Hypercholesterolemia is a complex disorder presenting in different forms, including the familial form (FH), with varying underlying aetiology, and contributing substantially to coronary artery disease. Particularly, the FH underlies monogenic changes in genes involved in cholesterol synthesis and transport, including the low density lipoprotein receptor, proprotein convertase sublitisin/kexin type 9 and apolipoprotein B. However, hyperlipidemia is largely a complex interaction of changes in multiple genes with environmental factors, such as diet, overweight and obesity that are controllable by adopting healthy eating habits and exercise, which may vary by ethnicity. Diet alone is often not adequate to achieve the desired lipid lowering effect in individuals harbouring very high cholesterol levels, necessitating the use of lipid lowering medication or other forms of therapy. Antilipidemic drugs fall into (a) bile acid sequestrants (b) cholesterol absorption inhibitors, (c) 3-hydroxy-3-methylglutaryl coenzyme A reductase inhibitors, (d) fibric acid derivatives (e) proprotein convertase subtilisin/kexin type 9 inhibitors, (f) miscellaneous agents and (g) drug combinations. Mutations in their various metabolizing enzymes, particularly the cytochrome P450 family, often lead to partially/non-functional, or even rapid metabolizing phenotypes, triggering great variations in the way individuals respond to drug therapy, which in turn depends on ethnicity. This may produce unexpected outcomes such as therapeutic failure, adverse side effects and toxicity in individuals of different ethnic origin. Hence, in-depth information of the impact of ethnicity on these relationships has the huge potential of achieving optimal quality use of drugs as well as improving the efficacy and safety of antilipidemic therapeutic agents.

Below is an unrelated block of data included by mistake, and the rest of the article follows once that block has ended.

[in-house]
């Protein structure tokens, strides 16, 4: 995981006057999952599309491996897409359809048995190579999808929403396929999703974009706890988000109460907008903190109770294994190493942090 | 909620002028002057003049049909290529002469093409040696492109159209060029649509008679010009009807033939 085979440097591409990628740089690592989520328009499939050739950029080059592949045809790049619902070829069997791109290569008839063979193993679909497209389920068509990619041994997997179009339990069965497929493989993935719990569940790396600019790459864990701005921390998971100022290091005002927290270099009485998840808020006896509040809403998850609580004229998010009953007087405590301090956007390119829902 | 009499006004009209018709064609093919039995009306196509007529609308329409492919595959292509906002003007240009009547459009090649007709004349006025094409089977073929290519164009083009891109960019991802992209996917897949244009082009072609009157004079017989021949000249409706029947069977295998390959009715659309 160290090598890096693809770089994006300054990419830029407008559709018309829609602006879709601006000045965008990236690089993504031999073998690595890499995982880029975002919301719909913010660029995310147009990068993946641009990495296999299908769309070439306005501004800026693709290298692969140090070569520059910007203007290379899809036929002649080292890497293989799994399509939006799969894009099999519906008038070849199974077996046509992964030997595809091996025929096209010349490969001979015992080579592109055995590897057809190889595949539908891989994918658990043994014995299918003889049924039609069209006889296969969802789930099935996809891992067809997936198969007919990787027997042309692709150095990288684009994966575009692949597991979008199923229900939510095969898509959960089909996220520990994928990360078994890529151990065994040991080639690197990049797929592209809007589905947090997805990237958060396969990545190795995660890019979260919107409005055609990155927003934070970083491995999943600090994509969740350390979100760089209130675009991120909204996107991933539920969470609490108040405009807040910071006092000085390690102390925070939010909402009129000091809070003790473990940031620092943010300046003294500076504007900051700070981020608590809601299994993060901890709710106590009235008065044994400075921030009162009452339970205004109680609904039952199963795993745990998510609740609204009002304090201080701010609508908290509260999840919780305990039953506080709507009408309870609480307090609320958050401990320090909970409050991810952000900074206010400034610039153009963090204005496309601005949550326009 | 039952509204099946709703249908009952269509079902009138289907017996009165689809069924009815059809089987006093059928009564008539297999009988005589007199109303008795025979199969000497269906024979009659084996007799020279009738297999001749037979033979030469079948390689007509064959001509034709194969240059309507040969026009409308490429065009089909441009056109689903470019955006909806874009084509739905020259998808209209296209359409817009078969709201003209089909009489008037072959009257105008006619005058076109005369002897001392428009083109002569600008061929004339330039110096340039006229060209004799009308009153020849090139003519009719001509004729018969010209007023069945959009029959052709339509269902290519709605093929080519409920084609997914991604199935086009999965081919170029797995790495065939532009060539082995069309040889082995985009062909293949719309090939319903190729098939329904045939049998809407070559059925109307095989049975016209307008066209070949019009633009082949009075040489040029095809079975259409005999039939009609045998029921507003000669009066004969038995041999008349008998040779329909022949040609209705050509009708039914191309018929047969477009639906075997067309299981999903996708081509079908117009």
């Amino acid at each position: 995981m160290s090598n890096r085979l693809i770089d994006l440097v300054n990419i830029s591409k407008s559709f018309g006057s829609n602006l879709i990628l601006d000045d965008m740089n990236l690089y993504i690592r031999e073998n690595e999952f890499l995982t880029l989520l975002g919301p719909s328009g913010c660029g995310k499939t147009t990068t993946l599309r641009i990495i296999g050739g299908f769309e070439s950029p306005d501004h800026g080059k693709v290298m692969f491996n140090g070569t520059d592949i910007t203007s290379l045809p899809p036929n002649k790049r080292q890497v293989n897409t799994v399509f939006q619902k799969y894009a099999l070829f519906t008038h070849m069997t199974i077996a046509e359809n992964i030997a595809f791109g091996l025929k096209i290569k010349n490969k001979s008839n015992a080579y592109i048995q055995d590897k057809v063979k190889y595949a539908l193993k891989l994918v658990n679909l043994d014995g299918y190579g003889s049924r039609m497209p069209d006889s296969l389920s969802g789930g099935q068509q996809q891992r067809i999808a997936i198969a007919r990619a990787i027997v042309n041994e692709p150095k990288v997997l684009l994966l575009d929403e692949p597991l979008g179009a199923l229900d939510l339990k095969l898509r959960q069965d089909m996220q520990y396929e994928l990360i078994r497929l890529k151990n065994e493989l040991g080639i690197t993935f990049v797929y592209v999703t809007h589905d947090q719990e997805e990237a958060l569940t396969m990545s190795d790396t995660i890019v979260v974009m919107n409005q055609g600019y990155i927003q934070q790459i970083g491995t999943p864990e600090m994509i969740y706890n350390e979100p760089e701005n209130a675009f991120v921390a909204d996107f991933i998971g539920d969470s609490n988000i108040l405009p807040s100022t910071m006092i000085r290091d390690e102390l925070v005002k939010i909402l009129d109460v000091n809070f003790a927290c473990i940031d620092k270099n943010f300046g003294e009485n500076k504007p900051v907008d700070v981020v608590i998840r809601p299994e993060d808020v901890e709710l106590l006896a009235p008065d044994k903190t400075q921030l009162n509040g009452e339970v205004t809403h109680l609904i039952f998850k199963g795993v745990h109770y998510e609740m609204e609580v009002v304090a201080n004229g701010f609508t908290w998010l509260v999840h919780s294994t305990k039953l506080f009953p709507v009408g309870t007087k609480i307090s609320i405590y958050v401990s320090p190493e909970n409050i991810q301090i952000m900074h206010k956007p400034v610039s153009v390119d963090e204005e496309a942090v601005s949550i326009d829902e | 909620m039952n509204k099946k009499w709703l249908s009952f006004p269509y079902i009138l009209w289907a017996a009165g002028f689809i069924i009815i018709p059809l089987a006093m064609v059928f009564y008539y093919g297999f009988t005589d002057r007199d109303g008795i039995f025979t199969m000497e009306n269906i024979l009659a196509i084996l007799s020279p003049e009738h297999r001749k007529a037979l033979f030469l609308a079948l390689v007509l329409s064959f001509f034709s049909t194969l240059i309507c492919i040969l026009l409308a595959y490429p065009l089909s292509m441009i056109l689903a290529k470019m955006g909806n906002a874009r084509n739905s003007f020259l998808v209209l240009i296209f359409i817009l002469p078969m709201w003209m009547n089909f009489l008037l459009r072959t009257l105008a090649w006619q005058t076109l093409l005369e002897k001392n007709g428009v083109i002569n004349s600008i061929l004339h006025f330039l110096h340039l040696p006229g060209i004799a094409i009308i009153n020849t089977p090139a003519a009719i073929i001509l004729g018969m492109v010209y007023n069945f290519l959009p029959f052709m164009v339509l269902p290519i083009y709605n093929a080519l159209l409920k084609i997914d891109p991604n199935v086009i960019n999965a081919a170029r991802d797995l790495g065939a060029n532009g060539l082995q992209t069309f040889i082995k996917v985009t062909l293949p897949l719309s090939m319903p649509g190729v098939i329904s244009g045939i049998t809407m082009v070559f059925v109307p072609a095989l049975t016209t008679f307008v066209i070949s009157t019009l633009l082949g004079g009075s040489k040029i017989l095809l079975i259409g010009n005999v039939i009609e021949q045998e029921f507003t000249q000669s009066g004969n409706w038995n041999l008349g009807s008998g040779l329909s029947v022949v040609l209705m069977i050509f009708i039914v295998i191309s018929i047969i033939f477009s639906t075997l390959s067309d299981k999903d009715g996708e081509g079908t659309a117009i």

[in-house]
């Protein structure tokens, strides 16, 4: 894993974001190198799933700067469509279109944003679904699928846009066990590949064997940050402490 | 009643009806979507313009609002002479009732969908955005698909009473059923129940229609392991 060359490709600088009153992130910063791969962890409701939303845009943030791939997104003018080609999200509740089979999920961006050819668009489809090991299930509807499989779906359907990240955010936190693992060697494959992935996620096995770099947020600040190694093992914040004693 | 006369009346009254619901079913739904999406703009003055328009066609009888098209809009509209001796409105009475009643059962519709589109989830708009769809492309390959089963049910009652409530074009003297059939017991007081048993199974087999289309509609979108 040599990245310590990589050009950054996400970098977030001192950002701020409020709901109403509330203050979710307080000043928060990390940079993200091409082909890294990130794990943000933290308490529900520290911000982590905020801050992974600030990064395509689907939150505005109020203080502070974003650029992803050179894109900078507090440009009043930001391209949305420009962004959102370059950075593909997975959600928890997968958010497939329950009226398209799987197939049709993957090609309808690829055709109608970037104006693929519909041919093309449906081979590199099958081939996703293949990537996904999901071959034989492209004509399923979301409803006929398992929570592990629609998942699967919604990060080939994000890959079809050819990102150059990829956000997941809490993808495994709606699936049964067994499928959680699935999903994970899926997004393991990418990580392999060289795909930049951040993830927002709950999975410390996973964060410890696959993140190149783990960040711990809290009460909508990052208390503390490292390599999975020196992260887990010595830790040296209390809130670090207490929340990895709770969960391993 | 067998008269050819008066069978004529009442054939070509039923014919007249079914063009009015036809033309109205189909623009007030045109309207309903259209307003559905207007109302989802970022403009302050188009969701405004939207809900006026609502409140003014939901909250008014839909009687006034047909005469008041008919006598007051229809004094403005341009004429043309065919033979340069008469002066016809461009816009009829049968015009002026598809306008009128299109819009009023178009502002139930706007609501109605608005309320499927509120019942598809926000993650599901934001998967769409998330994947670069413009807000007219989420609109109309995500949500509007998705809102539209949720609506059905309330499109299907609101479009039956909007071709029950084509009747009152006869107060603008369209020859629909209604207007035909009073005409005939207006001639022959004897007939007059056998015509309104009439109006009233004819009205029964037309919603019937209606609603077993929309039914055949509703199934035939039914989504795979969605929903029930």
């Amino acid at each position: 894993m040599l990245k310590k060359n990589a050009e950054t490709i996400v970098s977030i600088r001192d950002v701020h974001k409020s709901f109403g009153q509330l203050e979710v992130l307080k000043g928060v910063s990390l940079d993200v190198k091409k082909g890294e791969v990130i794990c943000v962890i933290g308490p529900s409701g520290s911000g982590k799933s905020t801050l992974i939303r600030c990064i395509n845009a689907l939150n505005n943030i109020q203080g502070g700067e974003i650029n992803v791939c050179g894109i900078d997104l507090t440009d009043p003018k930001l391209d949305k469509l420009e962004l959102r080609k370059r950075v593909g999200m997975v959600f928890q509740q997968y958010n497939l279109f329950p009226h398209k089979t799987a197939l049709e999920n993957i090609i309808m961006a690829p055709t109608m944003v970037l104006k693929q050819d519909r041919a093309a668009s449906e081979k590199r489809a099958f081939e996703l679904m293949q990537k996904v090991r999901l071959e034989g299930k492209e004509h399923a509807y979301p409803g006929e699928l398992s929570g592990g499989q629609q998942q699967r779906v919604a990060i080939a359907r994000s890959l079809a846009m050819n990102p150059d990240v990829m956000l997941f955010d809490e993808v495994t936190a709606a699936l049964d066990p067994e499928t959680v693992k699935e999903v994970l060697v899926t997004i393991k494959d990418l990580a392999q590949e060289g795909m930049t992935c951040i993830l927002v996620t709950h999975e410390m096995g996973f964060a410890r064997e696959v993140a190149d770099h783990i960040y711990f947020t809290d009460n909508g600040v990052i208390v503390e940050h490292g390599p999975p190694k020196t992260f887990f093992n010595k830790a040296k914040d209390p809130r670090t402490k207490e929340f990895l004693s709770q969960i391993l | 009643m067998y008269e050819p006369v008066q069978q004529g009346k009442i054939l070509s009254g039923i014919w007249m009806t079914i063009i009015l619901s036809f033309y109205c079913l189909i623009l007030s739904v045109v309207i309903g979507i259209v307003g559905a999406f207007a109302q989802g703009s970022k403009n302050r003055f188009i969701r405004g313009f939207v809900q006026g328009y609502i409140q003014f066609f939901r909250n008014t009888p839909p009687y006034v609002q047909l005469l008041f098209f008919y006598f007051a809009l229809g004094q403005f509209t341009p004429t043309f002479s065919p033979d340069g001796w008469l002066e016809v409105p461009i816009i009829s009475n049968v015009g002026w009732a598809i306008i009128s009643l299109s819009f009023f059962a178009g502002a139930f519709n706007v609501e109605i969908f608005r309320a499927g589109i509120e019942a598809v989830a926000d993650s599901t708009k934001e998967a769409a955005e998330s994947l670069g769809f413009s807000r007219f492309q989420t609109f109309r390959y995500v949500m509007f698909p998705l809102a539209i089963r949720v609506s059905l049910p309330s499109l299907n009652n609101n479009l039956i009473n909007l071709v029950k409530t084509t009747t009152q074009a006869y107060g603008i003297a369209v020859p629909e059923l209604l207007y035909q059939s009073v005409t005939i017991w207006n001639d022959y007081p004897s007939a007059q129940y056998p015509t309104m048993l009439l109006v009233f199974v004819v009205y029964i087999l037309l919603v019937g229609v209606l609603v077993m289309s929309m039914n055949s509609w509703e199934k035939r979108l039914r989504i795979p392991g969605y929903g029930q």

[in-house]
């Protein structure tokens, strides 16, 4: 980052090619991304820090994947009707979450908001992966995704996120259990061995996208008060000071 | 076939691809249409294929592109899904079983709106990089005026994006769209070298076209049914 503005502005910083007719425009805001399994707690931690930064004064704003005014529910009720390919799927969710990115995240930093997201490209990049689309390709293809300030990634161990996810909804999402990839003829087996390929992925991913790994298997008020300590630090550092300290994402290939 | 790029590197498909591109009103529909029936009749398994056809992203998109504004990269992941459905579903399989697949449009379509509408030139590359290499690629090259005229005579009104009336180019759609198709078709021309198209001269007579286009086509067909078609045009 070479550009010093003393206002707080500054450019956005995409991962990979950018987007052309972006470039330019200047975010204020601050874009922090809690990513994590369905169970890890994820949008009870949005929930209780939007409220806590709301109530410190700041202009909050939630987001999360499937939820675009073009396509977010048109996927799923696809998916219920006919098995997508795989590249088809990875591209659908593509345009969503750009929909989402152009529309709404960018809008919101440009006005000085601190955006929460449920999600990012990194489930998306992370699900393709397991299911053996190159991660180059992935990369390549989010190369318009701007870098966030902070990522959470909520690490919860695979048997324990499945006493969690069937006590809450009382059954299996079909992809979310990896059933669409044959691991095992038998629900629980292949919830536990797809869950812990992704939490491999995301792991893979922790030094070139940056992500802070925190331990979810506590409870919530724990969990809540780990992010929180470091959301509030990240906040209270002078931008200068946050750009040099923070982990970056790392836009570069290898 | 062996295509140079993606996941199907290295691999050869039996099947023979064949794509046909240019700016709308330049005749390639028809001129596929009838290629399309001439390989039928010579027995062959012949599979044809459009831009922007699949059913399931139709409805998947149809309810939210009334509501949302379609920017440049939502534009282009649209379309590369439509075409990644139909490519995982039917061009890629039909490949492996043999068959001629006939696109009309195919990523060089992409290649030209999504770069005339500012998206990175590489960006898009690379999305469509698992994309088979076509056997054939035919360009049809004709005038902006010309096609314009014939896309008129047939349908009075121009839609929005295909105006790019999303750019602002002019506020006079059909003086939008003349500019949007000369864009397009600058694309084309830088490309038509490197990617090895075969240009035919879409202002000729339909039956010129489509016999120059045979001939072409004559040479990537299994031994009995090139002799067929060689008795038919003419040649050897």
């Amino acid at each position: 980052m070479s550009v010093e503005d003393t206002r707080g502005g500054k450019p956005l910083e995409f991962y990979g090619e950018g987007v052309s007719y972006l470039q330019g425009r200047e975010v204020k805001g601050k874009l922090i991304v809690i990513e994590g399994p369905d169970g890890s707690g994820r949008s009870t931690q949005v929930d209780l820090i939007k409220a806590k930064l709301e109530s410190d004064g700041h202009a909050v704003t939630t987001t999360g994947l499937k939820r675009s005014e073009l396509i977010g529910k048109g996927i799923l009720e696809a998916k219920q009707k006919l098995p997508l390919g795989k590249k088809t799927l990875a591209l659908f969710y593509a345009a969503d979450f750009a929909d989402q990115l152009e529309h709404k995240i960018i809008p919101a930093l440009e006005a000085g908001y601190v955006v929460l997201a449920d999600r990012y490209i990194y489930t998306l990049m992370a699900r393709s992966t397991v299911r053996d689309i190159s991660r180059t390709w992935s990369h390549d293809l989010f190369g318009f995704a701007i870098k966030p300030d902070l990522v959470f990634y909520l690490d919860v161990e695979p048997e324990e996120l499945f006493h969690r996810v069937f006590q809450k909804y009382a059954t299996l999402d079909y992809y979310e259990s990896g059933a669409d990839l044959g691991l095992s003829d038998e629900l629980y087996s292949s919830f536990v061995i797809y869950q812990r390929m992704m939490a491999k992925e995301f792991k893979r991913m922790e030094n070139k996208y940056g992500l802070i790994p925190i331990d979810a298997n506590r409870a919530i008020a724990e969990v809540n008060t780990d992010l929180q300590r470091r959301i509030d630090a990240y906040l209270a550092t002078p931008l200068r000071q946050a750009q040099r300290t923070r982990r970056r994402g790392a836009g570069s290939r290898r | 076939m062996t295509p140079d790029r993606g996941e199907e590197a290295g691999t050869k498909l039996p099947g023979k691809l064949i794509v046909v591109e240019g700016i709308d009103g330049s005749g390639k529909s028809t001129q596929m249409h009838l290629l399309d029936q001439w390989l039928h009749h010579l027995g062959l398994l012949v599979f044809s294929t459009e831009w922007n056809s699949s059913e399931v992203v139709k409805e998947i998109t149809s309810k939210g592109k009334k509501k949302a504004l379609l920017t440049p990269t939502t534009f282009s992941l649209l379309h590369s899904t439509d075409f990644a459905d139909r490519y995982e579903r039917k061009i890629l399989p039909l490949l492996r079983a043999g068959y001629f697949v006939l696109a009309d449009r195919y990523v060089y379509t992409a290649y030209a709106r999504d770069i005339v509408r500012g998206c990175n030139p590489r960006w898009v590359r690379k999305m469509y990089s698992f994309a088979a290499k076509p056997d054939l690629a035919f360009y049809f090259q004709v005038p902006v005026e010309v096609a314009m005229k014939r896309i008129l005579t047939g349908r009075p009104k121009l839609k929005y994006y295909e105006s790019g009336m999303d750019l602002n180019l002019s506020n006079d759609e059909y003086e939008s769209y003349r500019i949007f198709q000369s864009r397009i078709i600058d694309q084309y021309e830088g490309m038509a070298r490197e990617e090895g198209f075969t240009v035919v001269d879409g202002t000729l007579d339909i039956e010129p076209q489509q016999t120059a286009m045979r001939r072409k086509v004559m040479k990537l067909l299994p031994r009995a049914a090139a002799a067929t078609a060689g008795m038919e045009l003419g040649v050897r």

Part of the book: Cholesterol Lowering Therapies and Drugs